J&J Raises Annual Profit Forecast

By Donna Ahern
J&J Raises Annual Profit Forecast

Johnson & Johnson beat first-quarter profit estimates on Tuesday and raised its 2023 profit forecast, as it banks on its newer cancer treatments and multiple myeloma drug Darzalex to soften the blow from declining demand for older drugs.

Shares rose over 2% in premarket trading.

Darzalex and newer cancer therapies including Carvykti and Tecvayli are key to the company achieving its goal of about $60 billion in drug sales by 2025 as older treatments such as Crohn's disease drug Stelara face impending competition.

Consumer Health Business

The company, which is spinning off its consumer health business, swung to a loss of 3 cents per share for the first quarter due to a one-time charge related to the second bankruptcy filing for its talc liabilities.


J&J has said it would take a charge of $6.9 billion related to the bankruptcy.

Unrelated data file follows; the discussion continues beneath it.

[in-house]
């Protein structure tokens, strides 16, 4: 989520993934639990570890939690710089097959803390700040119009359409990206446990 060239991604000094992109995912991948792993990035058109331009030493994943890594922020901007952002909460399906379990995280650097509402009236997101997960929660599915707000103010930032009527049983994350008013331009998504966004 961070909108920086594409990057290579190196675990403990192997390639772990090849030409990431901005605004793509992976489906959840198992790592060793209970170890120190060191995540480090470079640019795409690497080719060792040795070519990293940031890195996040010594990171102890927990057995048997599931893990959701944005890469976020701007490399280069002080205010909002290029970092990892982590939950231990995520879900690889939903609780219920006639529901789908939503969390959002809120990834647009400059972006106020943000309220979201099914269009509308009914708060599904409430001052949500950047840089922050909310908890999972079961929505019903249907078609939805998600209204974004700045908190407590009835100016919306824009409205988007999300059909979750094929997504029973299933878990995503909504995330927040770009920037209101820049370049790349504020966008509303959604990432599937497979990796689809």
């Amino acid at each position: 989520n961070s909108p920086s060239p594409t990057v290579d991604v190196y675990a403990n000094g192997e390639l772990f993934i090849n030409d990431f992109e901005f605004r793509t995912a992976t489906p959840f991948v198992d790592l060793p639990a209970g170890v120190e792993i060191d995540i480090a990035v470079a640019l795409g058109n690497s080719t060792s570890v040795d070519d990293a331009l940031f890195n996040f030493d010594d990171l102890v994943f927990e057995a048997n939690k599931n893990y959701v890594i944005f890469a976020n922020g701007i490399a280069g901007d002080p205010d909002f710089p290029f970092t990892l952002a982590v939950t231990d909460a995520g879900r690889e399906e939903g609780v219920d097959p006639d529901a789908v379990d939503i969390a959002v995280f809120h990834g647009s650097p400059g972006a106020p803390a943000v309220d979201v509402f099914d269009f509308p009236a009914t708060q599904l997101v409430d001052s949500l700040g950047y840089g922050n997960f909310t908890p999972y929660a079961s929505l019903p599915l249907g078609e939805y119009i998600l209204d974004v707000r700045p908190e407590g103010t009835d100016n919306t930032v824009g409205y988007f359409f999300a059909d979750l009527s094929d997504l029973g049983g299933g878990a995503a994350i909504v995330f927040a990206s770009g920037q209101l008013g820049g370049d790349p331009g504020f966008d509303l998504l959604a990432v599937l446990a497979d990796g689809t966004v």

The company reported sales of $2.44 billion for its blockbuster drug Stelara for the first quarter. Analysts had expected sales of $2.41 billion for the drug, according to two analysts polled by Refinitiv.

J&J reported sales of $2.44 billion for Stelara, compared with estimates of $2.41 billion.

Pharmaceutical Business

Growth in the company's pharmaceutical business has for years been driven by its blockbuster drugs such as Stelara and older cancer drug Imbruvica.


Stelara is set to lose exclusivity in the US by late 2023, while Imbruvica is facing fierce competition.

On an adjusted basis, the drugmaker posted first-quarter earnings of $2.68 per share, beating estimates of $2.50, helped by strong sales across its businesses, including medical devices and consumer health.

The healthcare conglomerate now expects to earn between $10.60 and $10.70 per share on an adjusted basis this year, compared with its prior forecast of between $10.45 and $10.65.

Analysts were expecting a profit of $10.51 per share, according to Refinitiv data.

News by Reuters, edited by Donna Ahern, Checkout. For more A-brand news, click here. Click subscribe to sign up for the Checkout print edition.

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